Do noise cameras work in reducing loud car exhausts

The London borough of Kensington and Chelsea rolled out its own noise-camera pilot scheme after being unable to join the original Department of Transport programme. This followed over 35 complaints of revving engines with excessive noise between only two months of June and August 2020. Slone Street in Chelsea was said to be a magnet for Ferrari and Lamborghini drivers who like to cruise the area revving engines. Putting a Public Space Protection Order in place gave local Police officers the right to issue notices for excessively noisy vehicles.

Between June 2021 and February 2022, over 10,000 vehicles triggered the noise cameras and also saw that the BMWs were most often breaking the sound level threshold. With fines ranging from £100 to £2,500 and the power to seize vehicles of relentless offenders, it is helping to reduce these issues.

What is the exhaust noise limit?

The legal limit in the UK for exhaust noise is 74 decibels, equivalent to a toilet flush. Before the introduction of the acoustic camera, Police were often left to their own judgment to decide if a car breached the noise limit. The trails for noise cameras had not set a pre-arranged noise level, but those used in London were calibrated to catch drivers generating 80 decibels or more. This is equivalent to an alarm clock, showing some tolerance before they are triggered.

Can I report a loud car exhaust?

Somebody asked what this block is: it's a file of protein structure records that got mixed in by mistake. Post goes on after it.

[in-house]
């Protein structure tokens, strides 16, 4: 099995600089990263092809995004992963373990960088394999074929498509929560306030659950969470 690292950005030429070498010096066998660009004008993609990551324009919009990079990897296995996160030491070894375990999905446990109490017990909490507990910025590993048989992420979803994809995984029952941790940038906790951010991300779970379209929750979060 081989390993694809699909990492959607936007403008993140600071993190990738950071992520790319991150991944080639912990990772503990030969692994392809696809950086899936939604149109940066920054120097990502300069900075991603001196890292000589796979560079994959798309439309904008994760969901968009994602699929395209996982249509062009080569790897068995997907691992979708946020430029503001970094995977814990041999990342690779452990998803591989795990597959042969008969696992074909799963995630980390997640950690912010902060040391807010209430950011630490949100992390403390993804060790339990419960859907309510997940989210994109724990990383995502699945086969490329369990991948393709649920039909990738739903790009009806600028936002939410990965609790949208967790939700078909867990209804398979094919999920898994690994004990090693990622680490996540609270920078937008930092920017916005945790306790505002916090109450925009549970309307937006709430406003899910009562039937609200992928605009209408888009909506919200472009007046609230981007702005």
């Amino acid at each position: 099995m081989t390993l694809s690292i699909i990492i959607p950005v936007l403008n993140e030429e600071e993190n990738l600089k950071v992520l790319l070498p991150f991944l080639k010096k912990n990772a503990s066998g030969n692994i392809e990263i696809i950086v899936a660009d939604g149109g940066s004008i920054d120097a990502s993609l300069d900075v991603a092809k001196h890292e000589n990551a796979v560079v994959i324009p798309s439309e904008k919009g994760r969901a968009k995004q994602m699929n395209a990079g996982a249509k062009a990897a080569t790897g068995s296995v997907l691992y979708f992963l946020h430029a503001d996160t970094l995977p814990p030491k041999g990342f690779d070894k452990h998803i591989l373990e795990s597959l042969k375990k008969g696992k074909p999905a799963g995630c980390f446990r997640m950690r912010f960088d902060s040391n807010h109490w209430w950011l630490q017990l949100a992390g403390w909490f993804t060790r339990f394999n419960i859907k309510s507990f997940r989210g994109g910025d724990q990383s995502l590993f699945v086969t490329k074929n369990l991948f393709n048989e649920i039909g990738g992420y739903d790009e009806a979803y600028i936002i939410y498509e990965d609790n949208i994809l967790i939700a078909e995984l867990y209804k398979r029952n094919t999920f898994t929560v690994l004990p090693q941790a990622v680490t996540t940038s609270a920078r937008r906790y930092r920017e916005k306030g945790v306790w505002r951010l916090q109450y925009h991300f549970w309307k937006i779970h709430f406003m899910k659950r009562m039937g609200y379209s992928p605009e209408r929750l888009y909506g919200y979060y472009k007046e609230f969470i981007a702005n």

The quickest way to report a noisy car exhaust would be to call 101 or complain to your local council. Still, if it is a neighbour’s car, it may be wise to resolve the issues amicably with them to avoid a massive dispute that could lead to ill feelings in the neighbourhood.

Does a loud exhaust impact on car insurance

Now that noise levels are law, drivers who have modified their cars by adding powerful new exhausts could find significant implications on their car insurance and face the risk of being tracked by noise cameras. The additions to a car making it more powerful or valuable, will lead to higher insurance costs. This is because they could potentially be more attractive to car thieves and more expensive to repair if in an accident. If you do not report any modifications to your car to the insurer, it will result in rejected claims and possible further fines for driving without adequate insurance. Speaking to your insurers before continuing with any work like this on your vehicle is wise.

Electric cars and the noise compared to petrol and diesel cars

Too quiet is really not good!

Since the introduction of electric vehicles to the UK, a school of thought says they are more dangerous because you can’t hear them as well as a combustion engine car. They barely make a noise at all. This could put pedestrians at risk when they are looking to cross a road. Visually impaired pedestrians being the most at risk. Because of this, regulations now state that all EVs, Electric Vehicles, have to have an artificial sound of at least 40 decibels, the equivalent of a humming fridge, so pedestrians can hear them.

This is great news and will help to continue to improve the environment by reducing emissions as well as noise pollution.

These noise regulations will make life much better for those who live near busy roads as well as the small communities that are tired of the lack of respect from bikers and boy racers taking advantage of open rural roads.